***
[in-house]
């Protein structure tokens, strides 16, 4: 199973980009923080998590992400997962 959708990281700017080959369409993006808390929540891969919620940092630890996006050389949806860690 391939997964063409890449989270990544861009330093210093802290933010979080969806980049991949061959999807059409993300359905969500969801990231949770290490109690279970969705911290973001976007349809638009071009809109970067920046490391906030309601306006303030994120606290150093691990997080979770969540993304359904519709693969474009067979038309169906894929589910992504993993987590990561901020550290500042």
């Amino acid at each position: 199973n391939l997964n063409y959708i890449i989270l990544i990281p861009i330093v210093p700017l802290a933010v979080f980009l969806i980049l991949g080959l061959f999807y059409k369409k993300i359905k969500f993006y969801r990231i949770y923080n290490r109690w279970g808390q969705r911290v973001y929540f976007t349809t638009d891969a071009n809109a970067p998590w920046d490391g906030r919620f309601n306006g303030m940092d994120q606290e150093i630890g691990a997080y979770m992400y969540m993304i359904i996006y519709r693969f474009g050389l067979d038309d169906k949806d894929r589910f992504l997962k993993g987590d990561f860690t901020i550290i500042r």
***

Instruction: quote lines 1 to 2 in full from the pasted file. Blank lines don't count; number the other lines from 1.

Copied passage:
[in-house]
């Protein structure tokens, strides 16, 4: 199973980009923080998590992400997962 959708990281700017080959369409993006808390929540891969919620940092630890996006050389949806860690 391939997964063409890449989270990544861009330093210093802290933010979080969806980049991949061959999807059409993300359905969500969801990231949770290490109690279970969705911290973001976007349809638009071009809109970067920046490391906030309601306006303030994120606290150093691990997080979770969540993304359904519709693969474009067979038309169906894929589910992504993993987590990561901020550290500042």